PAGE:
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Transcendental Meditation buffers students against college stress

Research at American University shows meditating students react better to stress, are less fatigued, have more 'integrated' brains

Transcendental Meditation may be an effective non-medicinal tool for students to buffer themselves against the intense stresses of college life, according to a new study to be published in the February 24 issue of the peer-reviewed International Journal of Psychophysiology.

"Effects of Transcendental Meditation practice on brain functioning and stress reactivity in college students" is the first random assignment study of the effects of meditation practice on brain and physiological functioning in college students.

The study was a collaboration between the American University Department of Psychology in Washington, D.C., and the Center for Brain, Consciousness, and Cognition at Maharishi University of Management in Fairfield, Iowa.

The study investigated the effects of 10-weeks of Transcendental Meditation (TM) practice on "Brain Integration Scale" scores (broadband frontal coherence, power ratios, and preparatory brain responses), electrodermal habituation to a stressful stimulus, and sleepiness in 50 students from American University and other Washington, D.C., area universities.

Physiological and psychological variables were measured at pretest; students were then randomly assigned to a TM or control group. Posttest was 10 weeks later—just before final exam week. At posttest, the meditating students had higher Brain Integration Scale scores, less sleepiness, and faster habituation to a loud tone—they were less jumpy and irritable.

"The pressures of college can be overwhelming—44% of college students binge drink, 37% report use of illegal drugs, 19% report clinical depression, and 13% report high levels of anxiety," said Fred Travis, lead author and director of the MUM brain research center.

Travis said the data from the non-meditating control group showed the detrimental effects of college life on the students. "The control group had lower Brain Integration Scale scores, indicating their brain functioning was more fragmented—which can lead to more scattered and disorganized thinking and planning. The controls also showed an increase in sympathetic reactivity and sleepiness, which can correspond to greater anxiety, worry and irritability" he said.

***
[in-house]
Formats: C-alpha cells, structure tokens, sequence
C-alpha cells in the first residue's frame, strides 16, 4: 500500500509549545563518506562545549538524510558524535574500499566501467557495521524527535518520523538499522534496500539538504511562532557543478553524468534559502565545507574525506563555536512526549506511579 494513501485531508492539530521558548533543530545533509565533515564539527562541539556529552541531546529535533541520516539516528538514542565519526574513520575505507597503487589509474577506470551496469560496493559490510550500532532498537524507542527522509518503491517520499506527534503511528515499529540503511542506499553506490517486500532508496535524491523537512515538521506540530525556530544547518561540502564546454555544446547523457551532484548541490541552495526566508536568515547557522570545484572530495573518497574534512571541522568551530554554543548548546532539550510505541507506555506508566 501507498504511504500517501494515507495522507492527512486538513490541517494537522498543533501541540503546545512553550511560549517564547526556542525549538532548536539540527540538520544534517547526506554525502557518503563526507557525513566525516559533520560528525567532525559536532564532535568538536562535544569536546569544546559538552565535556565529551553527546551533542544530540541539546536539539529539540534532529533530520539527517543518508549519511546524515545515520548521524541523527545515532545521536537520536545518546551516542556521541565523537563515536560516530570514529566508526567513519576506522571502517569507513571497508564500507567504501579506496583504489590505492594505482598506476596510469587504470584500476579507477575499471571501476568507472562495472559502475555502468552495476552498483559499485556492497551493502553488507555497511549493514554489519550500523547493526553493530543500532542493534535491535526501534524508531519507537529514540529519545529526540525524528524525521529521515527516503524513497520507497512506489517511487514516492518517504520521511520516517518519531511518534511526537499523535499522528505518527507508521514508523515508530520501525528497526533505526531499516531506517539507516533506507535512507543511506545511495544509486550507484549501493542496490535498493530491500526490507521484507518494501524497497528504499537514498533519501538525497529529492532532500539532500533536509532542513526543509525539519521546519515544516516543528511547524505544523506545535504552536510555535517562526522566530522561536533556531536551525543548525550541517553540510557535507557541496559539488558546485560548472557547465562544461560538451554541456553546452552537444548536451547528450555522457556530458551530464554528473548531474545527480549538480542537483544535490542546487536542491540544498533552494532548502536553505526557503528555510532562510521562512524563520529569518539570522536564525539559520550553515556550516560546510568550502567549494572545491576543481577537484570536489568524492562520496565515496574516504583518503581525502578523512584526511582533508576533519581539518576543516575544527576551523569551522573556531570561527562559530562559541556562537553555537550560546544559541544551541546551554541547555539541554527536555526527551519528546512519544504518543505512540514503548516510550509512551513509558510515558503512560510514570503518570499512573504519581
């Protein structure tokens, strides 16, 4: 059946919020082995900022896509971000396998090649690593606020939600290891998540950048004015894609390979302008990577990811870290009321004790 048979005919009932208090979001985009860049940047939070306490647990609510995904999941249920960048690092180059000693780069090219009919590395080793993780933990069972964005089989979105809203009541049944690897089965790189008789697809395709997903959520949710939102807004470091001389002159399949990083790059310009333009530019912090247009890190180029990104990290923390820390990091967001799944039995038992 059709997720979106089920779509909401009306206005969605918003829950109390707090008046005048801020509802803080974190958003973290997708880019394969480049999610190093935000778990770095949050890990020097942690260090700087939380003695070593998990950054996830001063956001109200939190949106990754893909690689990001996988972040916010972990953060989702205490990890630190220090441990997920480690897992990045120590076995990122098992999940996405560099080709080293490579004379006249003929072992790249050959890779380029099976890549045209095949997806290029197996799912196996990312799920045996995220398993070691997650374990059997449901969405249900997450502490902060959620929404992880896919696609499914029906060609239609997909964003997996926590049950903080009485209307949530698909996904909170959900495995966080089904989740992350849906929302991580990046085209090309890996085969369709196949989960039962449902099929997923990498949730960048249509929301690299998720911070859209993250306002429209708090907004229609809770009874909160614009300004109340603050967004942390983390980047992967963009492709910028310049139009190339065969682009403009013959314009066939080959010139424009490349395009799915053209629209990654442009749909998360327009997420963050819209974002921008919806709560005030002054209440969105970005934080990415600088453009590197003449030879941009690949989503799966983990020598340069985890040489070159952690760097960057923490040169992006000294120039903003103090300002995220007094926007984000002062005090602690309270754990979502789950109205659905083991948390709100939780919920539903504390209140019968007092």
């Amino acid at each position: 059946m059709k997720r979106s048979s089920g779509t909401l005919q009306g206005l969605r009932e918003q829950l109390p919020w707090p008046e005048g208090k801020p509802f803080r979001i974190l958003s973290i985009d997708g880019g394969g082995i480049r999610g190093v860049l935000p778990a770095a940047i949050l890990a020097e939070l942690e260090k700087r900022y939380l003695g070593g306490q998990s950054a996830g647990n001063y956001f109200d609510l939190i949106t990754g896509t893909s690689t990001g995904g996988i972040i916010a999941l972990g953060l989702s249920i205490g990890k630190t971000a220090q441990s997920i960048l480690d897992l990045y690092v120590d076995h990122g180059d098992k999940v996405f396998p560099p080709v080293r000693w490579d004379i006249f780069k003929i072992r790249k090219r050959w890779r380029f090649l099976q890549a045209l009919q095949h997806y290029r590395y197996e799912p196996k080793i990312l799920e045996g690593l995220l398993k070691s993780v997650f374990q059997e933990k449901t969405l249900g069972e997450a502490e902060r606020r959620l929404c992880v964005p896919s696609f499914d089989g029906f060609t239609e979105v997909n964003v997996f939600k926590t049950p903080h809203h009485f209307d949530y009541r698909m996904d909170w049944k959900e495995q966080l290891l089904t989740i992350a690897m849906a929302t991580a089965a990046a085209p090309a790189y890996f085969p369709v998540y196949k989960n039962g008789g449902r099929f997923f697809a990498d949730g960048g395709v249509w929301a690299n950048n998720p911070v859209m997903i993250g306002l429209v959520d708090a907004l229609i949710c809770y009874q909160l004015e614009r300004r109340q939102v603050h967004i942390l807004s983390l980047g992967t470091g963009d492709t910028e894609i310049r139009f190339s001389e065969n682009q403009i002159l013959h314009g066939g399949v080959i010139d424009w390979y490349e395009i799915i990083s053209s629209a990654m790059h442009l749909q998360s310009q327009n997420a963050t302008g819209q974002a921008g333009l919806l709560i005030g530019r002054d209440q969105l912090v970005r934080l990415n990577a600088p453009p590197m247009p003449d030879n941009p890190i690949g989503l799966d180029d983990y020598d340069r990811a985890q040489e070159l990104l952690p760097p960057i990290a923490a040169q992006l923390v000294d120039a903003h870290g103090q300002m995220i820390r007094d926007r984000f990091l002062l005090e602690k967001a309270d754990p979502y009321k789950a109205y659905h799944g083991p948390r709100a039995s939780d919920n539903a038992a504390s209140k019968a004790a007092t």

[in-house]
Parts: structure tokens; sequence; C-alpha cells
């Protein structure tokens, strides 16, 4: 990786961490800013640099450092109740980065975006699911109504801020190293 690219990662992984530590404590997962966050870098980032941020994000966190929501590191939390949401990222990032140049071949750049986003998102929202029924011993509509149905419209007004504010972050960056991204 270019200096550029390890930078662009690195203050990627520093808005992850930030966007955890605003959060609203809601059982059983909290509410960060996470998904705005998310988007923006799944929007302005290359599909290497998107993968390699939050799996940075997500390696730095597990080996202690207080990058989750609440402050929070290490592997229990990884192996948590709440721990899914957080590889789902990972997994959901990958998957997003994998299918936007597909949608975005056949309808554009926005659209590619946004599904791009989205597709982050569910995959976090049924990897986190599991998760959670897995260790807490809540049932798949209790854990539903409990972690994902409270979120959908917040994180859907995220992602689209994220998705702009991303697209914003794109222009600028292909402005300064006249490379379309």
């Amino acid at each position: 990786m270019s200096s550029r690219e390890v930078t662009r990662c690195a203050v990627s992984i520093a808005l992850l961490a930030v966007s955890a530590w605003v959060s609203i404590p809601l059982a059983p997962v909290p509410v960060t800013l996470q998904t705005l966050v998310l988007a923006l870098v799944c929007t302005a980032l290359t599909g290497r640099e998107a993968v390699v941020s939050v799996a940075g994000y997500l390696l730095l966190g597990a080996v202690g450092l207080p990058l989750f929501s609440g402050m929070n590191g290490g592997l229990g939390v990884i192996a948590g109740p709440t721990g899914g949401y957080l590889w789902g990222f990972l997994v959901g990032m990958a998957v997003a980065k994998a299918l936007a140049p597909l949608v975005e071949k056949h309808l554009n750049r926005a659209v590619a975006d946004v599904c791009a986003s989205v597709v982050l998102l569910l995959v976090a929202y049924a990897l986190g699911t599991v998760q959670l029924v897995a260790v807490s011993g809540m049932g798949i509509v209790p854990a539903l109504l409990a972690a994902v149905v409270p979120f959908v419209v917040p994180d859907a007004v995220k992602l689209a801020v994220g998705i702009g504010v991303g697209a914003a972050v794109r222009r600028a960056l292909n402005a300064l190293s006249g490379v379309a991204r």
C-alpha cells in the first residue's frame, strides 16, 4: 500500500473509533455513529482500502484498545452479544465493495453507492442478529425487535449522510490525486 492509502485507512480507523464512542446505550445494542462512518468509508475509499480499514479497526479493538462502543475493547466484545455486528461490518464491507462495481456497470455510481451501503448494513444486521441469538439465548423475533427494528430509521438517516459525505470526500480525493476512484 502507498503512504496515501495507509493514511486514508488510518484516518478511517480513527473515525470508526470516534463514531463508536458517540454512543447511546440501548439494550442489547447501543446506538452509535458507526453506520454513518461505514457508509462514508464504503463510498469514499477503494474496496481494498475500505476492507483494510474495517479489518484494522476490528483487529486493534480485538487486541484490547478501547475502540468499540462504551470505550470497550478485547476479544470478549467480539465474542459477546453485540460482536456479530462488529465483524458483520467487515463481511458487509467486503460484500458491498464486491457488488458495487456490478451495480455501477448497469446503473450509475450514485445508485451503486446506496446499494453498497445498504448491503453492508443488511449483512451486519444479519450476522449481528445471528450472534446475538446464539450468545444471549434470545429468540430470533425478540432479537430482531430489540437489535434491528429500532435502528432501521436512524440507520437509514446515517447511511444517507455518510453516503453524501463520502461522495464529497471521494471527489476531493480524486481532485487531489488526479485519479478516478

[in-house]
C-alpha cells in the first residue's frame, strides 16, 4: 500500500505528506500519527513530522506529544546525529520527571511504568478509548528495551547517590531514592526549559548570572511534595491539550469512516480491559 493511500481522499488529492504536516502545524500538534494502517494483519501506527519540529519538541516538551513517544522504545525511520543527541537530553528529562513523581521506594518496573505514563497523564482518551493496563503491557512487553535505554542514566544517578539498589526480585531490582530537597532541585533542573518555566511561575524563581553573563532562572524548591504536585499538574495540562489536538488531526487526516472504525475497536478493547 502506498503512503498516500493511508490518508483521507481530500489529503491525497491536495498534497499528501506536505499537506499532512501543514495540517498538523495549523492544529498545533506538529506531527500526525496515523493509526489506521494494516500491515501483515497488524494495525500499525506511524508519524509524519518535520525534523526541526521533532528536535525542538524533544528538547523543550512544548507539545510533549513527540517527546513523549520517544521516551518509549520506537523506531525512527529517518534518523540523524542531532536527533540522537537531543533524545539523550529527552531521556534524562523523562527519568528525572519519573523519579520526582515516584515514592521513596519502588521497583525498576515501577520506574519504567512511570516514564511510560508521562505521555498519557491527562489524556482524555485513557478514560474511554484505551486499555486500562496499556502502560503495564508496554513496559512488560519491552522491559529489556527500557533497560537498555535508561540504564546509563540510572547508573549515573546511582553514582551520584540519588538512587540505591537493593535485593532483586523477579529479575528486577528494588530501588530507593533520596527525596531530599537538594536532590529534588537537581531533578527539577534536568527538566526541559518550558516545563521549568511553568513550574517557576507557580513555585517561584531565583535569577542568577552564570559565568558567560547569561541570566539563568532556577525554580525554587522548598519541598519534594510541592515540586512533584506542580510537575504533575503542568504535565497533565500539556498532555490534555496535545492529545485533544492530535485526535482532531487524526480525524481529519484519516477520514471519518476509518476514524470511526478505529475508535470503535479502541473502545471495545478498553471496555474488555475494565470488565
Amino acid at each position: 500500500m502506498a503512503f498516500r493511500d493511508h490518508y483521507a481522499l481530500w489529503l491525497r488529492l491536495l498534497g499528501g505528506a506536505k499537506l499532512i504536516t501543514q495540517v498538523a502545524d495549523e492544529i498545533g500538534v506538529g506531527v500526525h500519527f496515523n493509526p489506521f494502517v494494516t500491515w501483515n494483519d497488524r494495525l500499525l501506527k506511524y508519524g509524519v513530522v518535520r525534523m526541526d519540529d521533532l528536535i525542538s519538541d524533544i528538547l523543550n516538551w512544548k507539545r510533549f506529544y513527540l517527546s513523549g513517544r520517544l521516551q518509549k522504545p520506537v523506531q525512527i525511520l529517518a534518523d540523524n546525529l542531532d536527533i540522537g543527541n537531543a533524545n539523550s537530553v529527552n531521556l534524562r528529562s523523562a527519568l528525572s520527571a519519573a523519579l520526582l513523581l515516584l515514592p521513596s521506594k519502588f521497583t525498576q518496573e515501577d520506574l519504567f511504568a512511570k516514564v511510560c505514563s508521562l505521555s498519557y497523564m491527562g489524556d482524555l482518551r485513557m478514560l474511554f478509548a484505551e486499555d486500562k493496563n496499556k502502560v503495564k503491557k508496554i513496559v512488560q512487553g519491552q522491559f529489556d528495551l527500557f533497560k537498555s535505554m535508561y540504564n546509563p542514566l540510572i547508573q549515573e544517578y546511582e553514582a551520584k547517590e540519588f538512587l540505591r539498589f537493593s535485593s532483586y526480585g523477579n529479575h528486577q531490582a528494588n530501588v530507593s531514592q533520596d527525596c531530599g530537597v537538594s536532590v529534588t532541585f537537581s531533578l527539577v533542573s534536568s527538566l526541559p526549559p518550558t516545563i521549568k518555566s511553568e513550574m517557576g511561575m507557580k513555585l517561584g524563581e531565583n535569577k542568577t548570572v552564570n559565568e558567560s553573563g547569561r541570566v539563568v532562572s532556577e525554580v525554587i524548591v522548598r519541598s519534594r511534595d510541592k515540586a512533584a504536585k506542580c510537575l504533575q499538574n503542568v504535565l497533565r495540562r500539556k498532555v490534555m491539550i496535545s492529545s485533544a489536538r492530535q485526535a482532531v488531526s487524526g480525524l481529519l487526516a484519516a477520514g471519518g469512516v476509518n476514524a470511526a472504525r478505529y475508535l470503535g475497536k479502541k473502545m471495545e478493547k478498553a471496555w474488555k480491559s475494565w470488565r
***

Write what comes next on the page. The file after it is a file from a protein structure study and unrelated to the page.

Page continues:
In contrast, Transcendental Meditation practice appeared to buffer the effects of high stress.

"From pretest to posttest, Brain Integration Scale scores increased significantly, indicating greater breadth of planning, thinking, and perception of the environment. The sympathetic reactivity and sleepiness decreased among the TM group, which corresponds to greater emotional balance and wakefulness.

"These statistically significant results among college students suggest that the practice of the Transcendental Meditation technique could be of substantial value for anyone facing an intense and challenging learning/working environment." Travis said.

Patricia Spurio, one of the students in the TM control group, was carrying a full credit load, had a part-time internship, and helped organize a large rally on campus. "For me the greatest benefit was being able to have these two 20-minute periods of meditation. I could feel my whole body releasing the stress of the day. When done, I felt rested and ready for more activity. TM helped me get through it all in a more healthy and balanced way."

1. Higher Brain Integration Scale includes three brain measures:
- Frontal coherence, a measure of coordinated functioning of executive brain areas;
- Higher alpha and lower gamma EEG, a change in processing style from attention to outer boundaries (gamma EEG) to attention to one's inner state of well-being (alpha EEG);

- More appropriate cortical preparatory response, a measure of efficiency of applying mental and motor resources to the task.

2. Faster habituation to a loud tone as measured by skin conductance response:

The sympathetic nervous system responds to loud new tones. However, when you hear the noise again, you do not have to respond to it again. The person who is more balanced habituates—stops responding—very quickly. The person who is more anxious and worried will continue to respond to the tone. This is what was seen in the non-meditating students.

3. Less sleepiness:

The posttest was at the end of the semester—one week before Finals Week—the time of greatest pressure and stress for a student. Those students who practiced TM and regularly experienced the state of restful alertness during the practice were more awake. They reported less chance of dozing in eight common situations, on a standardized sleepiness scale.

4. Implications of higher scores on the Brain Integration Scale

Higher scores mean greater frontal coherence, more alpha activity, and better match of brain activation and task demands. Higher scores indicate more optimal brain functioning to support more successful action. High scores on the Brain Integration Scale are correlated with:

- higher emotional stability,
- higher moral reasoning,
- more openness to experience, and
- decreased anxiety.
Preliminary research indicates that professional athletes (Norwegian), who won gold in World games and Olympic games, had higher Brain Integration scores. Top-level managers also have higher Brain Integration scores. Thus increasing one's Brain Integration Scale scores can provide a new basis for success, a new foundation to deal with the challenges we face in an ever-accelerating world.

Ken Chawkin | EurekAlert!
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